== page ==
© Caroline’s Cakes
A year ago, I was on sabbatical writing a couple of articles on technology ethics. One of the great things about academia is the fact that people engage in serious conversation and are willing to put work into understanding one another’s perspectives. We write books and journal articles so that we can figure out how the heck the world works and—in my field—how to create a more human and just society.
The down side is that this conversation takes ages. One of those articles still hasn’t been published yet. The other only took 16 months to publish—and that was positively speedy. The glacial pace drives me crazy. So, I wanted to see if I could move the ideas and the conversation along a bit faster. That’s why I started Rewiring Virtue. One year and 112 posts later, I think things have worked out pretty well. I certainly have been able to do a lot of thinking and learning about the mediated life. And I’ve been fortunate that folks have found it interesting.
Thank you for being my conversation partners.
Posted by Jim Caccamo on April 5, 2013
Just a quick interlude on this Christmas night. I hope that all of you have had a couple of nice days with your families (whether or not you celebrate the religious aspects of the day). We had a touch of snow last night on our way into Mass that made the evening as picturesque as could be. Today was quiet, spent with family and friends.
Apparently, Netflix was down last night and this morning. As they put it at PhysOrg,
Families across the United States will have to rely on other sources of entertainment after Netflix’s video streaming service was hit by a Christmas Eve outage.
Rebecca Greenfield at The Atlantic likely echoed the sentiment of many people when she wrote:
The service went down…during arguably one of the worst possible times ever, when many people stuck at home with their families would hope to seek a little refuge in some streaming movies.
So, wait, families don’t want to talk to one another?
Posted by Jim Caccamo on December 25, 2012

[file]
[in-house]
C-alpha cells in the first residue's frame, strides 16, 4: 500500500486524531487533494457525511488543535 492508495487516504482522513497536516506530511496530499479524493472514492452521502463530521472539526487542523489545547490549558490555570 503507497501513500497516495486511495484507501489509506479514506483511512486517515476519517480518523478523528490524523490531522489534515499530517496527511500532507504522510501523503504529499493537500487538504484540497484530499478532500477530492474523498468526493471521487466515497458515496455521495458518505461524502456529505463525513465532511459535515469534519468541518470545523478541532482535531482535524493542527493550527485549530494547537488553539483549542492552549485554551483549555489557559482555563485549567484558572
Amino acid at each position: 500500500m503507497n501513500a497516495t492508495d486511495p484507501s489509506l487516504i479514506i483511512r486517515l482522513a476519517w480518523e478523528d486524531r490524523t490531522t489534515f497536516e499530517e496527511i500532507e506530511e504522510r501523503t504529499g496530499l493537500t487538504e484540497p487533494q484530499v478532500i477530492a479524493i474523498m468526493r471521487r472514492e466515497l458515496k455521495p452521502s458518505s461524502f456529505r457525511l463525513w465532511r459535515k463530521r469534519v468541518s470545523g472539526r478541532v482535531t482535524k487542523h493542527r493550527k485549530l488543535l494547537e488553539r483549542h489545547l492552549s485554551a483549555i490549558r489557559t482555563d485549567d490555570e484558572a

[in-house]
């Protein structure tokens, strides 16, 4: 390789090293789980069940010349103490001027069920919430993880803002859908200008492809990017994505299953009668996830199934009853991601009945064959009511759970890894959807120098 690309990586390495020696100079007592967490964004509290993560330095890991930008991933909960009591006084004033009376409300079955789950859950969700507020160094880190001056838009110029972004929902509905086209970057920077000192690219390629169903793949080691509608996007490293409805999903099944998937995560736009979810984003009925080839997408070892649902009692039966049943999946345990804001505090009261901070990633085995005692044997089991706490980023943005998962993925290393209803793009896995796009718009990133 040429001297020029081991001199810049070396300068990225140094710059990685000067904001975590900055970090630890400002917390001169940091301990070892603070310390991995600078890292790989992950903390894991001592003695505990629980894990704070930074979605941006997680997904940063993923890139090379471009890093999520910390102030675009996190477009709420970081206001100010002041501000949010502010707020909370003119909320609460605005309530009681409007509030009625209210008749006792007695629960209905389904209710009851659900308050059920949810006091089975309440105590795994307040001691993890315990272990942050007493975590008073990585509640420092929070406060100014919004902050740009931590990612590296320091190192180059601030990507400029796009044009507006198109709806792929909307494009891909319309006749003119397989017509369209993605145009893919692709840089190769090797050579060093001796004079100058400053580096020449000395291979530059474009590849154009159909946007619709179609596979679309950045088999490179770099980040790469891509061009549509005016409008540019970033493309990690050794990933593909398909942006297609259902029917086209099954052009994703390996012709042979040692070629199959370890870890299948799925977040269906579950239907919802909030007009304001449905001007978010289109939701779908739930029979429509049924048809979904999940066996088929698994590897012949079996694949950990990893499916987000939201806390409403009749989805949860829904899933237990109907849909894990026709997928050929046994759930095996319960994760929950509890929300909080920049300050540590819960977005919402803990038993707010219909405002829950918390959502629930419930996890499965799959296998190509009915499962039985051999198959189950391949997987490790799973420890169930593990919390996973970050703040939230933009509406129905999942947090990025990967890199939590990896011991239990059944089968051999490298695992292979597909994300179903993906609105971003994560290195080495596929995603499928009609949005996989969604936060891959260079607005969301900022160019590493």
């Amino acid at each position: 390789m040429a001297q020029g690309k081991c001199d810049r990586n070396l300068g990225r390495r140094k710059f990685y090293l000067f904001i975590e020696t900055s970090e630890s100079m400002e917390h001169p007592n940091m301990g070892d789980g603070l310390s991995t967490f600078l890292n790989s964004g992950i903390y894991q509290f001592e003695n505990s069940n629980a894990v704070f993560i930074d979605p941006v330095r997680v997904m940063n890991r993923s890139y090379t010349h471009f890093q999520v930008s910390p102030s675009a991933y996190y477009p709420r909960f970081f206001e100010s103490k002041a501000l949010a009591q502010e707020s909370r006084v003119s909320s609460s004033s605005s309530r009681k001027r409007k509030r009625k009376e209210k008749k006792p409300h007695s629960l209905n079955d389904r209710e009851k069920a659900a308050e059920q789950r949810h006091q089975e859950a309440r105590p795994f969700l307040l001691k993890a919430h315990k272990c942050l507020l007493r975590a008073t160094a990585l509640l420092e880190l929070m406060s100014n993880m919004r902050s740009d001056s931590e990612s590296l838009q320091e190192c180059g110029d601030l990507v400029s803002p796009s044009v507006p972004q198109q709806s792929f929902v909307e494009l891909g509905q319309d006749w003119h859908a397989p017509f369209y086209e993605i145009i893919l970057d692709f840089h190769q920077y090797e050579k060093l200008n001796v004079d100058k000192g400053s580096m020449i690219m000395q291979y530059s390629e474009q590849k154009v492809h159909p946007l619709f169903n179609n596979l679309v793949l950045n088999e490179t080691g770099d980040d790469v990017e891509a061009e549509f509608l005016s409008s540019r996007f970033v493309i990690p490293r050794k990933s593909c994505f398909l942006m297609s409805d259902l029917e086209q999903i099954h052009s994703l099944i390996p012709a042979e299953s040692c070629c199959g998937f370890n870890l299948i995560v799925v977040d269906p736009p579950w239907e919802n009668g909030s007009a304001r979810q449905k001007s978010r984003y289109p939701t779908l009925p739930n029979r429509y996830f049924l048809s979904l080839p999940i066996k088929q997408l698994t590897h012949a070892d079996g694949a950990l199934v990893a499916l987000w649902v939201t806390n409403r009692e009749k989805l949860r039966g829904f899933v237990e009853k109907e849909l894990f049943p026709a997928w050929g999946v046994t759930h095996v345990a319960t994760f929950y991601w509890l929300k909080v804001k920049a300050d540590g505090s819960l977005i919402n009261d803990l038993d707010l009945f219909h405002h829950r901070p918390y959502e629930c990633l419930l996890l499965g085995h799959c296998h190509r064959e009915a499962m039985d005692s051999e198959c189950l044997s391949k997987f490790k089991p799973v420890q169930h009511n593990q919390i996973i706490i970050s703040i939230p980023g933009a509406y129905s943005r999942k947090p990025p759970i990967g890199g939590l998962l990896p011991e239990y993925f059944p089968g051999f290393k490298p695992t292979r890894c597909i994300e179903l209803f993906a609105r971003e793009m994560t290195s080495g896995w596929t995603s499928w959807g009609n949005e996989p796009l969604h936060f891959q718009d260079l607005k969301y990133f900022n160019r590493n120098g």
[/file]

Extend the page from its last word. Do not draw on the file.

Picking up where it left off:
Many things to give thanks for this year. Among them, the fact that no one at dinner even came close to answering the phone or checking messages. That alone made it feel like a sacred time.
Favorite piece of technology today? Instant read thermometer. I should probably know what temperatures feel like on a pork shoulder or turkey, but I’ve never been good at that.
Favorite technology of the season? Pretty much anything having to do with travel. Phones and videoconferencing are great. But nothing like being there face to face.
There is probably something to be said for the fact that cars have played a major factor in the atomization of American society, enabling us to leave birthplaces and families behind to strike out into the world alone. (Actually, Putnam has said some insightful stuff there.) Same for cell phones. But given where we are–both figuratively and literally–it is great to be able to maintain the ties, some sense of community, over the distances.
I’m not a big fan of romantic comedies, but the opening and closing scenes of Love Actually gets me every time. Joy and gratefulness among those greeting each other at the arrival terminal at Heathrow airport.
Blessings to you and yours this Thanksgiving. Give them a squeeze to be sure the connection is solid.
Posted by Jim Caccamo on November 22, 2012
Omar Gallaga at CNN dreams the impossible dream for Apple vs. Samsung: A Peace Treaty.
WHEREAS, the respective Parties, the Apple Fanboys also known as “Apple Fanbois,” “Fanb0yz,” “iPhoners” or simply “The Mac Faithful,” among many other names and the Samsung Fanboys also known as “Apple H4terz,” “Galaxians” or “Androiders” seek a lasting peace, both online and off, and…
WHEREAS, online forums, queues for new products and technology blogs have become polluted with smack talk, useless feature comparisons and Photoshopped ads meant to deride and belittle each others device preference, and… Apple vs. Samsung: Tale of two countries The Number: Samsung the new Apple?
WHEREAS both sets of Parties recognize that a competitive market is both critical and necessary for continued technological innovation to benefit all, especially early adopters…NOW, THEREFORE, the Parties agree to abide by the agreements herein, enumerated in the terms of the articles set forth below:…
Pretty humorous—which is really the only way to react to the absurd behavior out there.
via Shawn King at The Loop.
Posted by Jim Caccamo on October 20, 2012